Sea ice extent (SIE) and sea ice area (SIA) are integrated measures of the amount of sea ice in a region of interest, in our case the Northern Hemisphere. Both SIE and SIA have unit km2 and are traditionally computed from daily or monthly maps of Sea Ice Concentration (SIC) as available from CryoClim, among others. Traditionally, the time series of March (September) sea ice extent are featured, as they correspond to yearly maximum (minimum) extent in the Northern Hemisphere.

Method

The time-series of daily sea ice concentration values from the EUMETSAT Ocean and Sea Ice Satellite Application Facility (OSI SAF, http://osisaf.met.no) was used to compute daily sea ice extent values. These daily sea ice extent values were then averaged over time to yield monthly sea ice extent.

The OSI SAF delivers two SIC time series, and both of them are combined in the CryoClim sea ice extent climate indicator:

1. The OSI SAF SIC re-processing dataset (OSI-409, Oct 1978 to Dec 2007)
2. The OSI SAF SIC operational product (OSI-401, available from 2005)

Note that the OSI-409 SIC time-series is also the baseline for the maps of CryoClim monthly sea ice concentration and edge.

For the purpose of studying climate variability, the OSI-409 dataset has higher quality than OSI-401 product. It was indeed recently processed (March 2010), with state-of-the-art algorithms, including adaptative sea ice tie-point, correction of land spill-over, and interpolation of missing data (Eastwood et al. 2010). However, this dataset currently only covers the period from October 1978 (SMMR instrument) to December 2007. Until it is extended in the OSI SAF projects, the climate indicator time-series has to be extended to recent years with other SIC data sources, such as the OSI-401 product.

A specific research effort was thus conducted by the CryoClim team at met.no, to ensure that the two SIE time-series (before and after December 2007) are consistent. In practice, a series of corrective steps were applied to OSI-401 for years 2008 to 2011, that are documented by Lavergne et al. 2010.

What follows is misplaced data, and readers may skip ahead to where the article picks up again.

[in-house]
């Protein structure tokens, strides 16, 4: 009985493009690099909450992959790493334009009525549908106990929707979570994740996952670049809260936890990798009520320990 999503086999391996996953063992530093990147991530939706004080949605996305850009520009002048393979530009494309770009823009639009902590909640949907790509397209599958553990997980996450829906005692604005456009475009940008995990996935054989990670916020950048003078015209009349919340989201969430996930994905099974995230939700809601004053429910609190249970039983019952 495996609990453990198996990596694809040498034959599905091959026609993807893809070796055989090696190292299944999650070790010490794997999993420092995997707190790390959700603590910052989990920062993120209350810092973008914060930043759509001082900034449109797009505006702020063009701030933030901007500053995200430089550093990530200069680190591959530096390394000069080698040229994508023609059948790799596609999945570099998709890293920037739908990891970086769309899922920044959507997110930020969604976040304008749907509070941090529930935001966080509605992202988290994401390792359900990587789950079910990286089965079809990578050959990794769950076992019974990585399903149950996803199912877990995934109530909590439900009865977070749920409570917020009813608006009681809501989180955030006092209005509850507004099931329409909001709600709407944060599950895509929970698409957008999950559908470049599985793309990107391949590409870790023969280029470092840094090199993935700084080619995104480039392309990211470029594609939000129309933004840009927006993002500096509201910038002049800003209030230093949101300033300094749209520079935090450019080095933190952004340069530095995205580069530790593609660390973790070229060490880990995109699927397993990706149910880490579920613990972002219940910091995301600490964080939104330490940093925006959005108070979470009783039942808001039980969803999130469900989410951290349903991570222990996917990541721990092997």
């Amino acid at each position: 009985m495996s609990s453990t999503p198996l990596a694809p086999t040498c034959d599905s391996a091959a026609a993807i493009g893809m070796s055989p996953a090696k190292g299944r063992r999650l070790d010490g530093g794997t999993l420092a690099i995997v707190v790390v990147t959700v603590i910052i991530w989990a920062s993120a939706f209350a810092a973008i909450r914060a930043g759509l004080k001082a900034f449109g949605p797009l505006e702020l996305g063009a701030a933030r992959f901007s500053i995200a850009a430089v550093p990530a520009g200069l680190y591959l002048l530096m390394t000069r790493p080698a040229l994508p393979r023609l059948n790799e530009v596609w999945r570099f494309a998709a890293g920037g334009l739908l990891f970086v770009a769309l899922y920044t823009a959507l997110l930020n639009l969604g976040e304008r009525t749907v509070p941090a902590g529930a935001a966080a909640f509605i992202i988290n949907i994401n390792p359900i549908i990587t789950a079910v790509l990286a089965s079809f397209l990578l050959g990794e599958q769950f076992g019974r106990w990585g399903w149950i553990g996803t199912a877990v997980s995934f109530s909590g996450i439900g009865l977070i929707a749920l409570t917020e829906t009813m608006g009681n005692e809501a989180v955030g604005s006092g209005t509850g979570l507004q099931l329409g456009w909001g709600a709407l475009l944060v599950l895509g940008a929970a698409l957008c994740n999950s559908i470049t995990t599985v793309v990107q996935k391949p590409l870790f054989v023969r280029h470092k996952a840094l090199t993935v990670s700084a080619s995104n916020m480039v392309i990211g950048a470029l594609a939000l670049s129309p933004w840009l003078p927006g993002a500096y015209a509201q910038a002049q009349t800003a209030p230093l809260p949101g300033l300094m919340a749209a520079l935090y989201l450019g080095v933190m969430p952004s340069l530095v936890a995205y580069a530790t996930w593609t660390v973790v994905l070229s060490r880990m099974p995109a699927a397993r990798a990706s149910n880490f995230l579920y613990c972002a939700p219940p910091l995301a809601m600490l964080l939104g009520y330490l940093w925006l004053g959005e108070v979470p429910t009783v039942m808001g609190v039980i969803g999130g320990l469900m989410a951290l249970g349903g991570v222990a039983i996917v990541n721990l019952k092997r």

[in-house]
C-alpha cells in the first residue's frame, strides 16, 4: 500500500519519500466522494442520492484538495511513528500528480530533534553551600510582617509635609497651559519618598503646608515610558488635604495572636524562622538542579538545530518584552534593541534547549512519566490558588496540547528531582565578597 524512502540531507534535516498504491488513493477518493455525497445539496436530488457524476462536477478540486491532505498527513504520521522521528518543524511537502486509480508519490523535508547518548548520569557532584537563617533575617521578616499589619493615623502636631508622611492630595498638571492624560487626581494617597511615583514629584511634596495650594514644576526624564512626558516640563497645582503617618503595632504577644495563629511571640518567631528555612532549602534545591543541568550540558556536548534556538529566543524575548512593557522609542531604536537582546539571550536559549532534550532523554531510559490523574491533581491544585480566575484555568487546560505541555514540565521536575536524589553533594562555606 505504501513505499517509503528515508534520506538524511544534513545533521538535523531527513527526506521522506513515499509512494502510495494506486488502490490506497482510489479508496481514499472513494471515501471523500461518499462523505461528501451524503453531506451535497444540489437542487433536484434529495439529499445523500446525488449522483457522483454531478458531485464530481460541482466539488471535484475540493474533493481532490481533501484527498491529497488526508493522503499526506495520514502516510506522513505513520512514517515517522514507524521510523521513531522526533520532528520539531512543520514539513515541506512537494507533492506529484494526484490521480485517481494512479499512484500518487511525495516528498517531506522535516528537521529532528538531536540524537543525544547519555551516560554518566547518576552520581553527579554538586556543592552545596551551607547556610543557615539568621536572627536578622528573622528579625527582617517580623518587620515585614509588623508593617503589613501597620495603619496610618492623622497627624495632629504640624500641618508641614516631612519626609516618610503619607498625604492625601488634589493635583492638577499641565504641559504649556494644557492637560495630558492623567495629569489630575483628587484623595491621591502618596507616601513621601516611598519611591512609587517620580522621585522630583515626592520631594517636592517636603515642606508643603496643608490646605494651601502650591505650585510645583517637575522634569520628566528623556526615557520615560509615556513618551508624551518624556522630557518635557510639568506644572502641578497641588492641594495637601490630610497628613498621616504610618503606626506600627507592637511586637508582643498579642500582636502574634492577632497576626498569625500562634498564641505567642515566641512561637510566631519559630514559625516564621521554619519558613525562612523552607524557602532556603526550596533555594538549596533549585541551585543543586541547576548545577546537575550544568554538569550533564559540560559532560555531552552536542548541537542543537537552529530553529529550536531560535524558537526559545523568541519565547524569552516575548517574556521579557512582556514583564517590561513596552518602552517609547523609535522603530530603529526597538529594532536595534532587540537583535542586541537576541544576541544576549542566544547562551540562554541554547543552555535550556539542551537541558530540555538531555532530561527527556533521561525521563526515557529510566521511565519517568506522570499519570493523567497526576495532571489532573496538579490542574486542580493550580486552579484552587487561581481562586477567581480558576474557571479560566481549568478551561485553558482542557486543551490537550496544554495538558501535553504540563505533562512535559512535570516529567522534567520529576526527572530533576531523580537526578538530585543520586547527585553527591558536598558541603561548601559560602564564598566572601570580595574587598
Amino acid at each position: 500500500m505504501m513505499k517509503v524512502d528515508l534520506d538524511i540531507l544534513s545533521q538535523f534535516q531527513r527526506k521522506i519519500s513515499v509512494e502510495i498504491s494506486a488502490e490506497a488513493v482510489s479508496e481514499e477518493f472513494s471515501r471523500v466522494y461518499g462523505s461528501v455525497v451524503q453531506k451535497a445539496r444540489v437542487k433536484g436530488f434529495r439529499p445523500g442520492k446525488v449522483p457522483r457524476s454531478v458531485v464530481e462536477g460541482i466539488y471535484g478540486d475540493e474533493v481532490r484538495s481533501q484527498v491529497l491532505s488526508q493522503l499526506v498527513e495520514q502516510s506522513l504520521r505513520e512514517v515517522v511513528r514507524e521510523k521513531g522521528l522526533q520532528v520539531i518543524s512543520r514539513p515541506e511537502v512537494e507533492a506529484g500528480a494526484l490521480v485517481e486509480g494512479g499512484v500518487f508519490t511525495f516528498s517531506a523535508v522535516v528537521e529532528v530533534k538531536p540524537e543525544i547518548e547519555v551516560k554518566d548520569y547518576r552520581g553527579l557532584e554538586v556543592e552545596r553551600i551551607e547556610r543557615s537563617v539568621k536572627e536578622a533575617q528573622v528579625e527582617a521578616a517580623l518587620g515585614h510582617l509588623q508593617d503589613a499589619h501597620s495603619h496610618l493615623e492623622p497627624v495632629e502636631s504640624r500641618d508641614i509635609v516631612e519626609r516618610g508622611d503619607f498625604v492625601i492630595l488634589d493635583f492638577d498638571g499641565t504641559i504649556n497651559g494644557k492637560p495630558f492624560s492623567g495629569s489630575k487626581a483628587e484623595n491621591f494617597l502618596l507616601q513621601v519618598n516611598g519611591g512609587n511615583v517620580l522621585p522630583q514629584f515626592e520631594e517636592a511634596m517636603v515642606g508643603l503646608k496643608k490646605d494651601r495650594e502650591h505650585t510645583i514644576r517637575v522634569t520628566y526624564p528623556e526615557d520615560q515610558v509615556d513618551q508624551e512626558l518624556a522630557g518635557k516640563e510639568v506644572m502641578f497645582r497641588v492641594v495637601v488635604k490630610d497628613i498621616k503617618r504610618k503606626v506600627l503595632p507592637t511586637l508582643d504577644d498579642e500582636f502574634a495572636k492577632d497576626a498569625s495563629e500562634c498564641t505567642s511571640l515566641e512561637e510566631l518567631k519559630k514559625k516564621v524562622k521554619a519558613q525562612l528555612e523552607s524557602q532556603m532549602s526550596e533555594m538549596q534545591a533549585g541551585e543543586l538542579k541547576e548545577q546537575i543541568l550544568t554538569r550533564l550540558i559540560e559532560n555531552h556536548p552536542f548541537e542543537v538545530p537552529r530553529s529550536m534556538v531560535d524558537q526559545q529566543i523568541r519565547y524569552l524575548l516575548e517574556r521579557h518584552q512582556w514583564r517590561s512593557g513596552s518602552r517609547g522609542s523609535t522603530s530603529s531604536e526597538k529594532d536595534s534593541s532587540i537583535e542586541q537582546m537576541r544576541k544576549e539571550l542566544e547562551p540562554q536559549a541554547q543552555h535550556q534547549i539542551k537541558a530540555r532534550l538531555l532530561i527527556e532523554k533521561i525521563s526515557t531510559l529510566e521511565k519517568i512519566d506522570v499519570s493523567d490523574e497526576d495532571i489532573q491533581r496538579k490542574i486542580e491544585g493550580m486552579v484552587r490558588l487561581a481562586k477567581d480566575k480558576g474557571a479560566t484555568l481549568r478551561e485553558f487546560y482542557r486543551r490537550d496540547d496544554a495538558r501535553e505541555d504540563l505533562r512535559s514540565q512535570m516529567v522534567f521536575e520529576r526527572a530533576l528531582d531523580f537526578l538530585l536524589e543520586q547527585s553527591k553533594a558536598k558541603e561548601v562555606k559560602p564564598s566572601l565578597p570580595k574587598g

Results

Illustration 1 and Illustration 2 plot such time series for the CryoClim project. In both figures, the negative trend in sea ice extent is clearly documented. The full SIC time series was processed to produce these graphs, from 1979 to September 2010. Illustration 3 plots the relative change in ice extent when compared to the 1979-2000 base period. The later figure documents a negative trend for both the September and March values, but more pronounced for September. The data used to plot these graphs will shortly be available from the CryoClim web portal.


Illustration 1: Sea ice extent (SIE) for September from 1979 to 2010 in the Northern Hemisphere. The negative trend is clearly documented, as well as the "record" minimum in September 2007.
Illustration 1: Sea ice extent (SIE) for September from 1979 to 2010 in the Northern Hemisphere. The negative trend is clearly documented, as well as the "record" minimum in September 2007.


SIE 03 osisaf.png
Illustration 2: Sea ice extent (SIE) for March from 1979 to 2011 in the Northern Hemisphere. The negative trend is clearly documented.


SIE rel change march sept.png
Illustration 3: Trend in Northern Hemisphere March (black) and September (red) sea ice extent relative to the 1979-2010 base period.


References

Eastwood, S. (editor), The OSI SAF global reprocessed sea ice concentration dataset - Product User's Manual, 2010. Available online at http://osisaf.met.no.
Lavergne, T., Killie, M. A., Eastwood, S., and Breivik, L.-A., Extending the CryoClim Arctic sea ice extent time series with operational OSI SAF products from 2008 onwards - 07/2010